money can you spend on releases? Is it hard to sell stuff and earn some
money for the next release? How much money is back from the invested
A: I do sometimes make some co-releases, but only with close friends who I trust and respect. It can be a difficult arrangement if two or more lables are involved and have different ideas on how things should proceed. I’ve worked with some cool people who are on the same level and think the same way I do but i’ve also been involved in some co-releases where I do not know some of the other labels at all, only the band we are working with. It can be frustrating because each label wants to do things their own way, or maybe they don’t get involved too much at all, only help with money. I think this is the main reason for co-releases anyway, to share the costs, but I have certain friends who I will always be happy to co-release with because it makes sense for the bands involved too. If I co-release with a label from USA or Japan then I can cover Europe and they can sell the release on the other side of the world, it improves the exposure for the bands we release and makes things cheaper for people who want to buy them. The amount of money spent on each release depends on how many copies are pressed, if there are any extras, such as colour vinyl, screen printed sleeves, posters etc. So a 7“ can cost anything from £600 - £1000 or more. It is harder than before so sell each release, although it should be easier. Any label needs a support network of distributors / shops that will always help stock each release but personally, I only have about 5 that will always take my releases and two of those are in Europe, so it becomes more difficult each time to regain the money to make the next release. I usually only make about half the money back in the first few weeks and then I struggle and sell stuff slowly, so for a long time now, each release has made a loss. I think people just assume that every release sells out but this is not the reality. Eventually, if this continues, it’s obvious that the label will not be able to continue, as I do not have an endless amount of money to invest.
- Which pressing plant is the mother plant
of your releases? Are you satisfied with their work?
A: I have used several different pressing plants to make my releases. Pirates Press, United (both in USA) Mobinenko (Germany) DMS (UK). In Europe it doesn’t really matter which company you use because they all press at the same plant in Czech Republic (GZ) Some experiences have been better than others, some have taken too long, or had errors and some are cheaper than others (but not always better) Each release is a risk and you never know for sure how it will turn out. I would never use MY45 plant in Germany though...my friends have told me horror stories about them.
- Are you looking for bands or bands are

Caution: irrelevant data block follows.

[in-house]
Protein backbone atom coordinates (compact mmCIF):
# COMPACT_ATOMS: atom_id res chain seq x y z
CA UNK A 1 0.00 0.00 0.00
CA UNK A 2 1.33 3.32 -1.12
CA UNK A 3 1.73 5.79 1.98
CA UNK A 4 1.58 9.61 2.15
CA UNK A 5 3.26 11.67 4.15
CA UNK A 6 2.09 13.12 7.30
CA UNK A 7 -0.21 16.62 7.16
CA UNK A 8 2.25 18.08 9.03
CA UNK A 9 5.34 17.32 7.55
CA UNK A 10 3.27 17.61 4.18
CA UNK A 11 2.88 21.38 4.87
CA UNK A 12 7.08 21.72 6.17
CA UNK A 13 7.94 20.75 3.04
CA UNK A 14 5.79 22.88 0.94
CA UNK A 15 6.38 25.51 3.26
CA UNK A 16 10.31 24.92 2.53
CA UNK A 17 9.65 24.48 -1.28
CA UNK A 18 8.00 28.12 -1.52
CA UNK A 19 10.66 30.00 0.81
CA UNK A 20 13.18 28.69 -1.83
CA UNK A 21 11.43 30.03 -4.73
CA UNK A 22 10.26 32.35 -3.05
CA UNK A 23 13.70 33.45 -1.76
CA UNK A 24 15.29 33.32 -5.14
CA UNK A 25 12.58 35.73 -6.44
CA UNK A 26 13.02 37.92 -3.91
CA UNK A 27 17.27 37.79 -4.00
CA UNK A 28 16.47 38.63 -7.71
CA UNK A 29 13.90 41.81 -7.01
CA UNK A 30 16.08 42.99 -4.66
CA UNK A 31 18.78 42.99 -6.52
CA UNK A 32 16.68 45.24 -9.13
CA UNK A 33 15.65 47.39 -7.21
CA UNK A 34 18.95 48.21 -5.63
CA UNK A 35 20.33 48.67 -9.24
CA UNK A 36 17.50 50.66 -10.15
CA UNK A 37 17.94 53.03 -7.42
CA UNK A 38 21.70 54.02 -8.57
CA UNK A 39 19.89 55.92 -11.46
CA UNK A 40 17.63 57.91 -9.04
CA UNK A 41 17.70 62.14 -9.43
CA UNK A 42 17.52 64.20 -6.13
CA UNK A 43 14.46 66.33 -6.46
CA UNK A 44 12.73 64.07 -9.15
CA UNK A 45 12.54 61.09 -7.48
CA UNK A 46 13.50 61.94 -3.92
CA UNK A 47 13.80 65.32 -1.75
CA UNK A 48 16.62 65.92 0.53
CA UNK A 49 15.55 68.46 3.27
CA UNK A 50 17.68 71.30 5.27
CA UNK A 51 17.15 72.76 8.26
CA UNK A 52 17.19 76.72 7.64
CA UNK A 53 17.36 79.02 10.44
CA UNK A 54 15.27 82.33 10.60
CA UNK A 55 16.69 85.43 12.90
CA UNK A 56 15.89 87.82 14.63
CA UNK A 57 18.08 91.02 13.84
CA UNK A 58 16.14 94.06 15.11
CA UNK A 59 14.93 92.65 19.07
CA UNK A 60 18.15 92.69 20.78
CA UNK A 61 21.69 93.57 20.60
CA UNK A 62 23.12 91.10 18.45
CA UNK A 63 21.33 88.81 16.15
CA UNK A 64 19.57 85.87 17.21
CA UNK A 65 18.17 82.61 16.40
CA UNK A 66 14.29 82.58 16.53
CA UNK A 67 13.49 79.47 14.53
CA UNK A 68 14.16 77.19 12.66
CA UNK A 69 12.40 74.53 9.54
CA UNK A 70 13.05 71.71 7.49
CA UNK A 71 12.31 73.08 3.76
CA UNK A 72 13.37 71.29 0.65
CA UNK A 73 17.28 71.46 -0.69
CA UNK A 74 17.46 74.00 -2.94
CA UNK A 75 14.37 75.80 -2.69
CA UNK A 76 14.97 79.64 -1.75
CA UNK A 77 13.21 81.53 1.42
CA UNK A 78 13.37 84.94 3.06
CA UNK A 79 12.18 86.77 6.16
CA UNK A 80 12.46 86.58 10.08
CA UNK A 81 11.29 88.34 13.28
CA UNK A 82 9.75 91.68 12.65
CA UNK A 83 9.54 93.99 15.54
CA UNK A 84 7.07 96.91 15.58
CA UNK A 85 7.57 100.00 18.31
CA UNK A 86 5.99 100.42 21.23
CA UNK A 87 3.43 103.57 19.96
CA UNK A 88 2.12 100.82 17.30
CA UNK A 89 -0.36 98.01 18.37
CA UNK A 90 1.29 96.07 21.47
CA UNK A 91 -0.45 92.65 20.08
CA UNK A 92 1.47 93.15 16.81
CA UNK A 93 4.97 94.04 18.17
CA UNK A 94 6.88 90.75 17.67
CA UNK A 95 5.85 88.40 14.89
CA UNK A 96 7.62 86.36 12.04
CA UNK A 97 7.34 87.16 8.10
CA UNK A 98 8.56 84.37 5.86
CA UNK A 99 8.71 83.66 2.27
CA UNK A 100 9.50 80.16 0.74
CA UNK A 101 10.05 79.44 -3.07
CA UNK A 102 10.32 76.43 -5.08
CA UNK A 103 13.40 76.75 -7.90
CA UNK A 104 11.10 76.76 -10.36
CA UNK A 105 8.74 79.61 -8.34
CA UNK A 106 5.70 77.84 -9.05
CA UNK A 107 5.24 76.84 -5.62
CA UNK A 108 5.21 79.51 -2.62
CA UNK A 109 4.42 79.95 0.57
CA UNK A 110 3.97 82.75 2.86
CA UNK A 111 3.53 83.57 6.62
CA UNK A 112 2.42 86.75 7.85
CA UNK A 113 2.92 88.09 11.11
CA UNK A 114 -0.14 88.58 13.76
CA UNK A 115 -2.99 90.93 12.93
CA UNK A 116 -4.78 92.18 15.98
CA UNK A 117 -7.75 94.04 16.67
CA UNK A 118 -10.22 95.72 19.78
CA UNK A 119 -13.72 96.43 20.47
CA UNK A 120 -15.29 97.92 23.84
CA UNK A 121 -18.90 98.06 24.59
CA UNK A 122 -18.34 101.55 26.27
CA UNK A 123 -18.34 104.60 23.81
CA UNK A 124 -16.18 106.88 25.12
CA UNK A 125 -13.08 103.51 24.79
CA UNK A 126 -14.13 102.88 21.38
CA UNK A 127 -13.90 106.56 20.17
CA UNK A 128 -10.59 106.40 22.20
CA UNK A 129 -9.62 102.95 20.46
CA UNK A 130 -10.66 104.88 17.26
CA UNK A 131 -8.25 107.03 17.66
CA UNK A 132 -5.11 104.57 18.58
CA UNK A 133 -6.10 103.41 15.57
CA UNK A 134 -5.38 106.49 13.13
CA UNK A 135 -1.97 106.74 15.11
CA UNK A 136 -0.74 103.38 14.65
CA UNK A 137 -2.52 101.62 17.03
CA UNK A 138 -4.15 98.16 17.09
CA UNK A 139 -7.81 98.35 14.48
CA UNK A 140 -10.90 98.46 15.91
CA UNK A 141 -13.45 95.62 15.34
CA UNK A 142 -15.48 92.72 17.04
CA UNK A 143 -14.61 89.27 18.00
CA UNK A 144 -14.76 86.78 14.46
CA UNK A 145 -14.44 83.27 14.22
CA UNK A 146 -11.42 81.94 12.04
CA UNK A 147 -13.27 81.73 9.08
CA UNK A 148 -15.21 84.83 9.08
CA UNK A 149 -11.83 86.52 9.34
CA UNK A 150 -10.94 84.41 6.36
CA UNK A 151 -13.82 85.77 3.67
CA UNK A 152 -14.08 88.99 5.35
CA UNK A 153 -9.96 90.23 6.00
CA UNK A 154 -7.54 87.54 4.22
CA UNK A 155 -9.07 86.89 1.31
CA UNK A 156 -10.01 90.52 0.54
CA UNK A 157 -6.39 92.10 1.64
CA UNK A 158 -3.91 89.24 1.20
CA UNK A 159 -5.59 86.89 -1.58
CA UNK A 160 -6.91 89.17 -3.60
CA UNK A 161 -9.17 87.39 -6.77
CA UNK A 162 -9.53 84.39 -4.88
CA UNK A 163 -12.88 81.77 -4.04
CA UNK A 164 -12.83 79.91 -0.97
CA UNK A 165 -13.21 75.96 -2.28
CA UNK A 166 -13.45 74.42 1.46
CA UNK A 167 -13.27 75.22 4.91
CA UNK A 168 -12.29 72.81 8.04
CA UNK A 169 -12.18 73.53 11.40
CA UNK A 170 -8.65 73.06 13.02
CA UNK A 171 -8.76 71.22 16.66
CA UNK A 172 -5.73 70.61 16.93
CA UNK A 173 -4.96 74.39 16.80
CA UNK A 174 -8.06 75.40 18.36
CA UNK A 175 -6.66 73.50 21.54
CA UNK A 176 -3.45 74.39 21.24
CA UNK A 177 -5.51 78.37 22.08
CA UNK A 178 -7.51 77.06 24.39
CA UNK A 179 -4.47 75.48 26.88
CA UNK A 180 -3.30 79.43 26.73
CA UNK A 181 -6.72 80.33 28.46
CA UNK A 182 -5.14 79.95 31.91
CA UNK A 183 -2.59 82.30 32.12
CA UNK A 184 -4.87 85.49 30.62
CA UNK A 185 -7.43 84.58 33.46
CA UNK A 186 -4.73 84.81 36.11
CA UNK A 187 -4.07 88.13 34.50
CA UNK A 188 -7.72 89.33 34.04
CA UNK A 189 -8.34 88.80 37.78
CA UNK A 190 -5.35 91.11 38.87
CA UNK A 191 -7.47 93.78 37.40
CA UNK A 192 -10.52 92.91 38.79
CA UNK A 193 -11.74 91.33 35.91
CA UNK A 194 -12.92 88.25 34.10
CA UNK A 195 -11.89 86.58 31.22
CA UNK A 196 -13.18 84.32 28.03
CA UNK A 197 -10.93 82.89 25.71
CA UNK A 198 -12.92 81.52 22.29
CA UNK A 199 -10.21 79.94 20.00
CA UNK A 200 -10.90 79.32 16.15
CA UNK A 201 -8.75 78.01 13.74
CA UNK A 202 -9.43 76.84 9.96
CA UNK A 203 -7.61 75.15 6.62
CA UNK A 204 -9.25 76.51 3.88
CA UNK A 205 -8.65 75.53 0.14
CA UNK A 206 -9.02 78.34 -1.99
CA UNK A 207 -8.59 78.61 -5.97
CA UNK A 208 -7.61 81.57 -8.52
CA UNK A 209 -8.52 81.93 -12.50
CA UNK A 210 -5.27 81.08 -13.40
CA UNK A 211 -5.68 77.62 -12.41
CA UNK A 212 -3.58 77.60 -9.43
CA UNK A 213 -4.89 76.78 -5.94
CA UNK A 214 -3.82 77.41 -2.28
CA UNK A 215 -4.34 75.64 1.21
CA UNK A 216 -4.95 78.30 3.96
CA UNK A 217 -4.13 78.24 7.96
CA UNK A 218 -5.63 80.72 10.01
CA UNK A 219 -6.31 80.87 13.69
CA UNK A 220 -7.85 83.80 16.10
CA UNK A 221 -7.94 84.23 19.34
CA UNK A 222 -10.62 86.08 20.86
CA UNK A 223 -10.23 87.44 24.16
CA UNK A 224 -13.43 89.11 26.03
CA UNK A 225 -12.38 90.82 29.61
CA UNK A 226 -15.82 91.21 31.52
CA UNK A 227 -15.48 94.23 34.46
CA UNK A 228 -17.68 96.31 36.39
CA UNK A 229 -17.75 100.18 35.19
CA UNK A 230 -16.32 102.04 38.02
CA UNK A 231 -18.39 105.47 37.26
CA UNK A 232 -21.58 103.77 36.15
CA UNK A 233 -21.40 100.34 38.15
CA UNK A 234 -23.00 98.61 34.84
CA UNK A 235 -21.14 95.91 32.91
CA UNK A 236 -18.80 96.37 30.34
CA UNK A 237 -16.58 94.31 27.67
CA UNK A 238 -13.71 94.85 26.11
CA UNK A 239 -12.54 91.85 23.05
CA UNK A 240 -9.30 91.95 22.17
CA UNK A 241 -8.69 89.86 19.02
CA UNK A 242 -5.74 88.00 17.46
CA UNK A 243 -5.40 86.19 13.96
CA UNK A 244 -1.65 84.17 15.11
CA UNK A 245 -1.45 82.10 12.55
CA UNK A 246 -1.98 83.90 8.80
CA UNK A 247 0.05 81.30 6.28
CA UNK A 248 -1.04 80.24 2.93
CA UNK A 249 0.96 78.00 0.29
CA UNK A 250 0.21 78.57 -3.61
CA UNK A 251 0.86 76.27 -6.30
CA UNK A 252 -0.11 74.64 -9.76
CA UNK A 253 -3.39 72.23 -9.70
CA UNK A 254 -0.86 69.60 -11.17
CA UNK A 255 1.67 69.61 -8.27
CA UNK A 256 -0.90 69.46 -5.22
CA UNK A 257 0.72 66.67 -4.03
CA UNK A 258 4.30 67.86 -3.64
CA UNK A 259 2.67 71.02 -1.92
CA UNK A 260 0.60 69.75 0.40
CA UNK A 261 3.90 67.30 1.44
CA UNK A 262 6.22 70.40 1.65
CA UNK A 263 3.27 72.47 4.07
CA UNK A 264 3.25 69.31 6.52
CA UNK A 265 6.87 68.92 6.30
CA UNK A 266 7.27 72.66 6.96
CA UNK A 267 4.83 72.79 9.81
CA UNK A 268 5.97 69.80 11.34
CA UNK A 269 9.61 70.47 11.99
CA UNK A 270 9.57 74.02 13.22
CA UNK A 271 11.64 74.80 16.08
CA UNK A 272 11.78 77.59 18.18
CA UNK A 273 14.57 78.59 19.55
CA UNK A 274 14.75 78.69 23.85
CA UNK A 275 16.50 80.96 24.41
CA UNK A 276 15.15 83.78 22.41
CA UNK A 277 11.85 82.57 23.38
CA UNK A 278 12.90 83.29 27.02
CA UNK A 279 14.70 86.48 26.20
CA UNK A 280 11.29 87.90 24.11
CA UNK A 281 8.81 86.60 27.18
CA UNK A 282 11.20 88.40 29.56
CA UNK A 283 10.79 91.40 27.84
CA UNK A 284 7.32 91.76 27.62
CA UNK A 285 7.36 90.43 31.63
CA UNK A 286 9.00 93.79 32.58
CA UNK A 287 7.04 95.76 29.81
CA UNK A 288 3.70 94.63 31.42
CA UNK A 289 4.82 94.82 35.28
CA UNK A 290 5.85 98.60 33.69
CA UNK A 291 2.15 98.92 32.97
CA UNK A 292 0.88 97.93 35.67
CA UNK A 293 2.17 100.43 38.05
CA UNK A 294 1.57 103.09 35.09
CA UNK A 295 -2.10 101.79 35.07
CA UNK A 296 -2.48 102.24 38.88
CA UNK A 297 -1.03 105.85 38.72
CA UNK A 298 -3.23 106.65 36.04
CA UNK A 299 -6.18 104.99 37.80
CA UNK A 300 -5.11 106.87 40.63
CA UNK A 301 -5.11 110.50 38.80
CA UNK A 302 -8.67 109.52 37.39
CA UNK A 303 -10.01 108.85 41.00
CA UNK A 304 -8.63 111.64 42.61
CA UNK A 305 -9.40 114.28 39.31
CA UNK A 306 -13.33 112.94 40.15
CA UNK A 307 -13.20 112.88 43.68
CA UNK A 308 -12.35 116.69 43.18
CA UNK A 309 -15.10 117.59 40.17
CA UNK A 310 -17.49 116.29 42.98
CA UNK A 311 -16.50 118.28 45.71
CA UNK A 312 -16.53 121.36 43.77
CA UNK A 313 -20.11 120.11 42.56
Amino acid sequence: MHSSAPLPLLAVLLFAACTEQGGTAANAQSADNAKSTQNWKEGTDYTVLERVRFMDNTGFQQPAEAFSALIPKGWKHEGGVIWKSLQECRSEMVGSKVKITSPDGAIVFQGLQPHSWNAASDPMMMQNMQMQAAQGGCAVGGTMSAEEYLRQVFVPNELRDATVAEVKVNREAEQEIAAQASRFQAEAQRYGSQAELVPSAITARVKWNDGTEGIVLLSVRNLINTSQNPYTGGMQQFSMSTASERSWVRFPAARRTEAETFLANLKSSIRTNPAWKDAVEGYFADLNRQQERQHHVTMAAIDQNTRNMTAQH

contacting you with their promos? How is the cooperation with the bands?
Do you have any bad experience with any band? If yes, tell us what was the
problem. You dont have to mention the name of the band.
A: It’s a bit of both really, sometimes I hear bands i really like and contact them about working with them. Often, a band will approach me, sometimes i get sent stuff on a daily basis. I find about 80% of it isn’t for the label or maybe I just don’t like it enough but I have released some bands who approached me before I knew of them. Nearly every band i’ve worked with has been easy to work with and really friendly, i’ve kept a lot of friendships and also made many new ones. I’ve had one or two bad experiences as well but they’re best forgotten and like I say, 90% of the bands i’ve worked with have been more than cool.
- How does the process of releasing a record
look like? From the beginning to the release party? What is the hardest
part? What time does it take you to release a new record?
A: Well, the first stage is contacting a band or perhaps the band will contact me and send me their demo tracks. Then we’ll discuss how they want the release to look, which format is should be released on, how many songs etc. They’ll send me masters and artwork / labels and i’ll decide how to print the sleeves and what type of vinyl to order. The whole process usually takes about 2-3 months for each release but sometimes stuff can happen fast if the band are helpful and already have masters and artwork ready, other times it can take much, much longer. The hardest part for me is designing the artwork because I don’t have photoshop or anything like that, I have to either pay an artist or ask favours from good friends who will help me with the design layout. I also listen to all the songs hundreds of times to make sure the stuff I release is gonna be good and to work out which songs work best. I try to find a balance between promoting the releases and not boring everyone by repeatedly shoving it in their face. Hopefully, by now people will look for new stuff from the label as so much comes out regularly these days...there’s always something new just around the corner.